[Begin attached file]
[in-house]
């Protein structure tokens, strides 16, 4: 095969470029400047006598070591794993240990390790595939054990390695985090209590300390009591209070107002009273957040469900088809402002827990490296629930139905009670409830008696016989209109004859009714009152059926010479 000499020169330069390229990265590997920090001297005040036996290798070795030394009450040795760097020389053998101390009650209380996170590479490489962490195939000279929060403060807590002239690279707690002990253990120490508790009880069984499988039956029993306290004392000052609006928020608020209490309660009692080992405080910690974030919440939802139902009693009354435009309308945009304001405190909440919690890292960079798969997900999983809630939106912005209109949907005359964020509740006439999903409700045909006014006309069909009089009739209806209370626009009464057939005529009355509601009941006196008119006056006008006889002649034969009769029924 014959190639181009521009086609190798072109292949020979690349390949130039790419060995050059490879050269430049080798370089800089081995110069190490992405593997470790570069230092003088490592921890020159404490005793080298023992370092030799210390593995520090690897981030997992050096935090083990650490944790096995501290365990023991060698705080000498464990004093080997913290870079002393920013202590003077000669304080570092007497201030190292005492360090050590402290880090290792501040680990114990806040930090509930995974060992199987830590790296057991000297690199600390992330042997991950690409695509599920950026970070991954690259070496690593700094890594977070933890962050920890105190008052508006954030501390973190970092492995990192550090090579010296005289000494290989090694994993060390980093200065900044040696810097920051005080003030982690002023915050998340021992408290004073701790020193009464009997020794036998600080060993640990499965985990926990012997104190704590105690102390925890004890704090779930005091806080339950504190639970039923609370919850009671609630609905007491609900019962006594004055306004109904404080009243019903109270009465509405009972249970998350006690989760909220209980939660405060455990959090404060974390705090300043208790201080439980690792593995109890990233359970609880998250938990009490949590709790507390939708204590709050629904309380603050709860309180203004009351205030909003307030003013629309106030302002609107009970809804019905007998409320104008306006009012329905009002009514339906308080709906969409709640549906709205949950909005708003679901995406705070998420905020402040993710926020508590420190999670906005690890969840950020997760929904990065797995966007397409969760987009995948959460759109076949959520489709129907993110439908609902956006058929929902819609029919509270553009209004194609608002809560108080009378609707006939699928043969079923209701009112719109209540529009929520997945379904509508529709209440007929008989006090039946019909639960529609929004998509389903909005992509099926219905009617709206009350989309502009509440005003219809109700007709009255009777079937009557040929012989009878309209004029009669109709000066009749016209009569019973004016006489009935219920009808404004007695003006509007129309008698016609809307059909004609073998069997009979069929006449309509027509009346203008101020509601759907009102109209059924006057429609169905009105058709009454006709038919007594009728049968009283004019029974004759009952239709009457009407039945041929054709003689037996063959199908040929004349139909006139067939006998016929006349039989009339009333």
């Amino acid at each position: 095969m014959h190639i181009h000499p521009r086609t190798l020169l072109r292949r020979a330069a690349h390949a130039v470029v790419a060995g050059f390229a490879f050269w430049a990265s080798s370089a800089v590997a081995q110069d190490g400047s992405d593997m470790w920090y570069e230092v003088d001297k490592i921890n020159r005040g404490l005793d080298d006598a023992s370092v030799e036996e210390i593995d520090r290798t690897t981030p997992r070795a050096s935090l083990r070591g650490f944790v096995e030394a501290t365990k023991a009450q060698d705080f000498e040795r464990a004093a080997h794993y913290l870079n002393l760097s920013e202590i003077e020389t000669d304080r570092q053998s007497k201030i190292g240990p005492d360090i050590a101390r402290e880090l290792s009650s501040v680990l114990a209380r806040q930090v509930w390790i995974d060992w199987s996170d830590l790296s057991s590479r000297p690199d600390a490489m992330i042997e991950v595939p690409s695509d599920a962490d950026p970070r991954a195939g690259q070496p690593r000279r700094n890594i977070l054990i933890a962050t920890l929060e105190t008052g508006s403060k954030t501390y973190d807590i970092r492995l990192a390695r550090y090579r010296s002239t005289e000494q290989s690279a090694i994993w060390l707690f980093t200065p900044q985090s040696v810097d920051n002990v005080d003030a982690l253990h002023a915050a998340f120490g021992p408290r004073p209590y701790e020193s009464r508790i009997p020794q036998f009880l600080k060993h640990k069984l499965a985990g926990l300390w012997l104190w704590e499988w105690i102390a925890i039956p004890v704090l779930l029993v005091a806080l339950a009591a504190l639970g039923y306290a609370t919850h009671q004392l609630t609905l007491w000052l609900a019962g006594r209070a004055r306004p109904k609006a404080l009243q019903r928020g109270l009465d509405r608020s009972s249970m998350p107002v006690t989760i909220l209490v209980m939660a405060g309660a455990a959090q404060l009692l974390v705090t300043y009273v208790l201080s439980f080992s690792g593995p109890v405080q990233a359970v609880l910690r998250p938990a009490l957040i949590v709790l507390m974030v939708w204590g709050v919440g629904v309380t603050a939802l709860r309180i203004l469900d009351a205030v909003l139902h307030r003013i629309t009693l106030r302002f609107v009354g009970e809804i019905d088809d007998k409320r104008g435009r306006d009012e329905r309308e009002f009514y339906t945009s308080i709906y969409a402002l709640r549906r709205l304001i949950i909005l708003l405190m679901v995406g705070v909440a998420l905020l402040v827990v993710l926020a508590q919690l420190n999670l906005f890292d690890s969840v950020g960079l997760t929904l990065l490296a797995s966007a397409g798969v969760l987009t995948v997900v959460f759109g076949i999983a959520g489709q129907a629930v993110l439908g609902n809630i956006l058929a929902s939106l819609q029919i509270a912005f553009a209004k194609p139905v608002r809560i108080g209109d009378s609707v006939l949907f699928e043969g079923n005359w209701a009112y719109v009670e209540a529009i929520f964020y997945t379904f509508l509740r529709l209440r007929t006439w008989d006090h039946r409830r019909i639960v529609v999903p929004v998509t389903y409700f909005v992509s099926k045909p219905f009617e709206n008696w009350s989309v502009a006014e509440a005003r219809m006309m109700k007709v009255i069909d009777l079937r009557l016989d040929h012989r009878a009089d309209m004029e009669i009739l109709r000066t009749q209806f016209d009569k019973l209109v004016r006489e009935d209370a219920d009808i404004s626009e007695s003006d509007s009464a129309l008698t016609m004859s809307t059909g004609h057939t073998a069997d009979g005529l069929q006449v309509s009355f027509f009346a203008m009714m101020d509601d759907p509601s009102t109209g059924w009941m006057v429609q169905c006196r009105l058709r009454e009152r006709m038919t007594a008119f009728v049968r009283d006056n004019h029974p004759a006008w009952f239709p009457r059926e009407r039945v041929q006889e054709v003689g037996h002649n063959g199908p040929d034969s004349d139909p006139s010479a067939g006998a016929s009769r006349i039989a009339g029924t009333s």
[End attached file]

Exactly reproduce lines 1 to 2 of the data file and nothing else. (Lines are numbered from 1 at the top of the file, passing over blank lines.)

[in-house]
């Protein structure tokens, strides 16, 4: 095969470029400047006598070591794993240990390790595939054990390695985090209590300390009591209070107002009273957040469900088809402002827990490296629930139905009670409830008696016989209109004859009714009152059926010479 000499020169330069390229990265590997920090001297005040036996290798070795030394009450040795760097020389053998101390009650209380996170590479490489962490195939000279929060403060807590002239690279707690002990253990120490508790009880069984499988039956029993306290004392000052609006928020608020209490309660009692080992405080910690974030919440939802139902009693009354435009309308945009304001405190909440919690890292960079798969997900999983809630939106912005209109949907005359964020509740006439999903409700045909006014006309069909009089009739209806209370626009009464057939005529009355509601009941006196008119006056006008006889002649034969009769029924 014959190639181009521009086609190798072109292949020979690349390949130039790419060995050059490879050269430049080798370089800089081995110069190490992405593997470790570069230092003088490592921890020159404490005793080298023992370092030799210390593995520090690897981030997992050096935090083990650490944790096995501290365990023991060698705080000498464990004093080997913290870079002393920013202590003077000669304080570092007497201030190292005492360090050590402290880090290792501040680990114990806040930090509930995974060992199987830590790296057991000297690199600390992330042997991950690409695509599920950026970070991954690259070496690593700094890594977070933890962050920890105190008052508006954030501390973190970092492995990192550090090579010296005289000494290989090694994993060390980093200065900044040696810097920051005080003030982690002023915050998340021992408290004073701790020193009464009997020794036998600080060993640990499965985990926990012997104190704590105690102390925890004890704090779930005091806080339950504190639970039923609370919850009671609630609905007491609900019962006594004055306004109904404080009243019903109270009465509405009972249970998350006690989760909220209980939660405060455990959090404060974390705090300043208790201080439980690792593995109890990233359970609880998250938990009490949590709790507390939708204590709050629904309380603050709860309180203004009351205030909003307030003013629309106030302002609107009970809804019905007998409320104008306006009012329905009002009514339906308080709906969409709640549906709205949950909005708003679901995406705070998420905020402040993710926020508590420190999670906005690890969840950020997760929904990065797995966007397409969760987009995948959460759109076949959520489709129907993110439908609902956006058929929902819609029919509270553009209004194609608002809560108080009378609707006939699928043969079923209701009112719109209540529009929520997945379904509508529709209440007929008989006090039946019909639960529609929004998509389903909005992509099926219905009617709206009350989309502009509440005003219809109700007709009255009777079937009557040929012989009878309209004029009669109709000066009749016209009569019973004016006489009935219920009808404004007695003006509007129309008698016609809307059909004609073998069997009979069929006449309509027509009346203008101020509601759907009102109209059924006057429609169905009105058709009454006709038919007594009728049968009283004019029974004759009952239709009457009407039945041929054709003689037996063959199908040929004349139909006139067939006998016929006349039989009339009333």